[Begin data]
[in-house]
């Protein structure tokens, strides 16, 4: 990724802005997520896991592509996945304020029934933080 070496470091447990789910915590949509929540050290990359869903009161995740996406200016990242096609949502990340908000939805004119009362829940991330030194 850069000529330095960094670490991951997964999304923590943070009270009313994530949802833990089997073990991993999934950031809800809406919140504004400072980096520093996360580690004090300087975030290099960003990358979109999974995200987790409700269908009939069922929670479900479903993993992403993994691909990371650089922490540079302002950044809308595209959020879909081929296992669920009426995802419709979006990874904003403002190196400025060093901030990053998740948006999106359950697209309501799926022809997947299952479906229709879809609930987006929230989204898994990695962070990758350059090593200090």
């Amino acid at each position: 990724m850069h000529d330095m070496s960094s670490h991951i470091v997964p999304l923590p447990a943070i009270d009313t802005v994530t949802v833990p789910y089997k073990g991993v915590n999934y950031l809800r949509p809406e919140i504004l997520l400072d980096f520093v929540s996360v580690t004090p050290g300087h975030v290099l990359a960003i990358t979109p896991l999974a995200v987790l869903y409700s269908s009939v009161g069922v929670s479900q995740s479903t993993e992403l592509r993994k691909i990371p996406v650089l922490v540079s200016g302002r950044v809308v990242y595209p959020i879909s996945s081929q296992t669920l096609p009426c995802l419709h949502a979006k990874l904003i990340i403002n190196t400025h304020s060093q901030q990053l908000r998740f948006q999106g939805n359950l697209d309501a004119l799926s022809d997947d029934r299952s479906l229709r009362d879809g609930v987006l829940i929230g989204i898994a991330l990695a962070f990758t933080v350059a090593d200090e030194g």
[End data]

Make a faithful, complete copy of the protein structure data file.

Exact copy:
[in-house]
């Protein structure tokens, strides 16, 4: 990724802005997520896991592509996945304020029934933080 070496470091447990789910915590949509929540050290990359869903009161995740996406200016990242096609949502990340908000939805004119009362829940991330030194 850069000529330095960094670490991951997964999304923590943070009270009313994530949802833990089997073990991993999934950031809800809406919140504004400072980096520093996360580690004090300087975030290099960003990358979109999974995200987790409700269908009939069922929670479900479903993993992403993994691909990371650089922490540079302002950044809308595209959020879909081929296992669920009426995802419709979006990874904003403002190196400025060093901030990053998740948006999106359950697209309501799926022809997947299952479906229709879809609930987006929230989204898994990695962070990758350059090593200090």
């Amino acid at each position: 990724m850069h000529d330095m070496s960094s670490h991951i470091v997964p999304l923590p447990a943070i009270d009313t802005v994530t949802v833990p789910y089997k073990g991993v915590n999934y950031l809800r949509p809406e919140i504004l997520l400072d980096f520093v929540s996360v580690t004090p050290g300087h975030v290099l990359a960003i990358t979109p896991l999974a995200v987790l869903y409700s269908s009939v009161g069922v929670s479900q995740s479903t993993e992403l592509r993994k691909i990371p996406v650089l922490v540079s200016g302002r950044v809308v990242y595209p959020i879909s996945s081929q296992t669920l096609p009426c995802l419709h949502a979006k990874l904003i990340i403002n190196t400025h304020s060093q901030q990053l908000r998740f948006q999106g939805n359950l697209d309501a004119l799926s022809d997947d029934r299952s479906l229709r009362d879809g609930v987006l829940i929230g989204i898994a991330l990695a962070f990758t933080v350059a090593d200090e030194g």